Then add keyboard and some kind of display...

And it seems to have Pentium 4 processor, not any mobile version laptops have. So I am pretty sure it doesn't work on batteries.

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jari k

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RDKirk
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Looks like what I want, or more
In reply to mrlnavy, May 28, 2004

All I really want, though, is a simple PDA with a large hard drive and a CF reader.

I'm not one of those "all in one" people--I have more trust in devices that only do one or two things, as long as they are robust. If someone would just put my Toshiba e330 PDA (2002 technology) in the same casing as my Radio Shack IO Magic digital library (2001 technology), I'd be happy.

Michael Levy wrote:

See http://www.oqo.com for a neat looking device. I'm sure it is expensive
as can be, and perhaps 20 gig is too small. It sure looks
interesting.

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RDKirk

'I know you're smarter than I am. But I think you're making up some of those words.' Rocky Rooster from 'Chicken Run'

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Jerre
Contributing MemberPosts: 971
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Re: Editorial - State of the Portable Storage Market
In reply to mrlnavy, May 28, 2004

Last I heard the estimated price for the ogo was over $2000. One of the founder for Microsoft is also bringing out a unit at the same time, same size, same high price. The smaller it is the more it costs.

Michael Levy wrote:

See http://www.oqo.com for a neat looking device. I'm sure it is expensive
as can be, and perhaps 20 gig is too small. It sure looks
interesting.

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LeeLove
Contributing MemberPosts: 665
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Re: Hear, hear, Full support
In reply to Jason Nakrani, May 28, 2004

Jason Nakrani wrote:

I agree with all of you, these PSD are missing the target. What I
want to know is: Can I go out and buy one of those Western Digital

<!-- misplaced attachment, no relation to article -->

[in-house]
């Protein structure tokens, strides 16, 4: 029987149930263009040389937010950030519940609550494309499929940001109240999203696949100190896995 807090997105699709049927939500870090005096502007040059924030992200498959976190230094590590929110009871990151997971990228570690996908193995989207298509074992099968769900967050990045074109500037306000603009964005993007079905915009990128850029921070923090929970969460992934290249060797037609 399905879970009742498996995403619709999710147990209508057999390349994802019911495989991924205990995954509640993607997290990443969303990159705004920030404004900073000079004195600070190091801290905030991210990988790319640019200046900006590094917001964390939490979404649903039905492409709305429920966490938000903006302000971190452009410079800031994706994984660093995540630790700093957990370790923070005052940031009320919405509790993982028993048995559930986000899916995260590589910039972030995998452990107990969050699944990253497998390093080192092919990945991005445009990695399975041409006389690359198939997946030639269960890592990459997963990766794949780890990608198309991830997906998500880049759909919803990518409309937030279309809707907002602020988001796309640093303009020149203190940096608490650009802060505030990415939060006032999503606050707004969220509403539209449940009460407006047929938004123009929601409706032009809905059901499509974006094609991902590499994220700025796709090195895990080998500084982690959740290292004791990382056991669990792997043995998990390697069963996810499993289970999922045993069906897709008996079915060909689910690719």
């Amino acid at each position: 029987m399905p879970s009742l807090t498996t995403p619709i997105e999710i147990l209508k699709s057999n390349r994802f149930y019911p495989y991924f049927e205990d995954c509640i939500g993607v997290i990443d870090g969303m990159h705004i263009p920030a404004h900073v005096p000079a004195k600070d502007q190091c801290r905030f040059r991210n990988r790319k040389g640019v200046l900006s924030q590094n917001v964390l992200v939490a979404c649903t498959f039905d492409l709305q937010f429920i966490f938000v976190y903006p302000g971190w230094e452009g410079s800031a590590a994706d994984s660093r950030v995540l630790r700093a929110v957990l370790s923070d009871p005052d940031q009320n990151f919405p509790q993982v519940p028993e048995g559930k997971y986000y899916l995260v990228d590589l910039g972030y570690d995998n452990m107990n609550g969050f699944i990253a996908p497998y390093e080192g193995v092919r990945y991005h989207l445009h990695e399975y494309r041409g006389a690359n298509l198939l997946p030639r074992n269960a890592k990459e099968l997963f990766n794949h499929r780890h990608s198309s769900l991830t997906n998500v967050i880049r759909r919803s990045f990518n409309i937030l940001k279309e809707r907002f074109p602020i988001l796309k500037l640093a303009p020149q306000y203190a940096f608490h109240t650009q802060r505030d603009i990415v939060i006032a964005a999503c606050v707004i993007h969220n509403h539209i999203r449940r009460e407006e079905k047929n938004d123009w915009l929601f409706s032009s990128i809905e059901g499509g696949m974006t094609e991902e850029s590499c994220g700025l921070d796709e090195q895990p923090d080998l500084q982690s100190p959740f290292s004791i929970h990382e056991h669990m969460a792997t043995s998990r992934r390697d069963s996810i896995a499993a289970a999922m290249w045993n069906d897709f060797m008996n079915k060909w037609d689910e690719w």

External 250gb Hard Drives with USB and Firewire connections and
transfer the photo's to the 250gb drive from the camera to free up
the CF card?

One of the problems is external drives like this still require Power and run on 115v so that is why have to have a device that uses a 2.5" laptop drive.

Lee

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LeeLove
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Re: Editorial - State of the Portable ... WOW
In reply to mrlnavy, May 28, 2004

Michael Levy wrote:

See http://www.oqo.com for a neat looking device. I'm sure it is expensive
as can be, and perhaps 20 gig is too small. It sure looks
interesting.

Michael, very interesting and thanks for the link. I do know how many of you took the time to read the entire site but it is right right on target and educational.

Take a minute and read this page on the site it is a very good read on the industry and the pocket pc market.
http://www.oqo.com/enterprise/reports/

I was particularly impressed with the modular approach which is exactly what we need. I also liked the snap in base concept that would hold additional batteries and other features.

Also this page mentions that the device should hit the market at $1000. Now I am skeptical about their ability to make this target price but if they hit the market at this price that means they will only go down from there. Yea !!

Lee

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LeeLove
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Re: Editorial - State of the Portable Storage Market -Additions
In reply to LeeLove, Jun 1, 2004

After hearing some of the other comments and thinking about the reviews of the current units, I realized I forgot a very important addition.

5. Battery Life

It is amazing to me that most of the units on the market are only good for 4 or 5 CF transfers before they die. Even the newly announced Sony is rumored to only have a 60 minute battery life.

If a unit can not support a days worth of on-location shooting then it has to at least have interchangable batteries. Can you imagine how people would react if you had a dslr that only lasted an hour ? Ideally a psd should last as long as my camera battery but given the current technology that is not likely to happen.

So I would like to add battery life to my list of must haves for any usuable piece of photo gear and that includes a psd. Because if your psd battery dies you might as well just put the camera in the bag and go home.

Manufacturers must start thinking about portable storage as part of a SYSTEM. This is not an add on accessory like a flash. A psd must operate seemlessly with my other gear and last just as long, both physcially as well as electrically.

I would think that 3 hours is the bare mininum and preferably 6-10 would no be unreasonable considering the rest of your photo gear. Now as always the trade off is weight so that is a balancing act that every engineer wrestles with in designing such a product.

Just out of curiosity which unit on the market today has the best battery life ?

Lee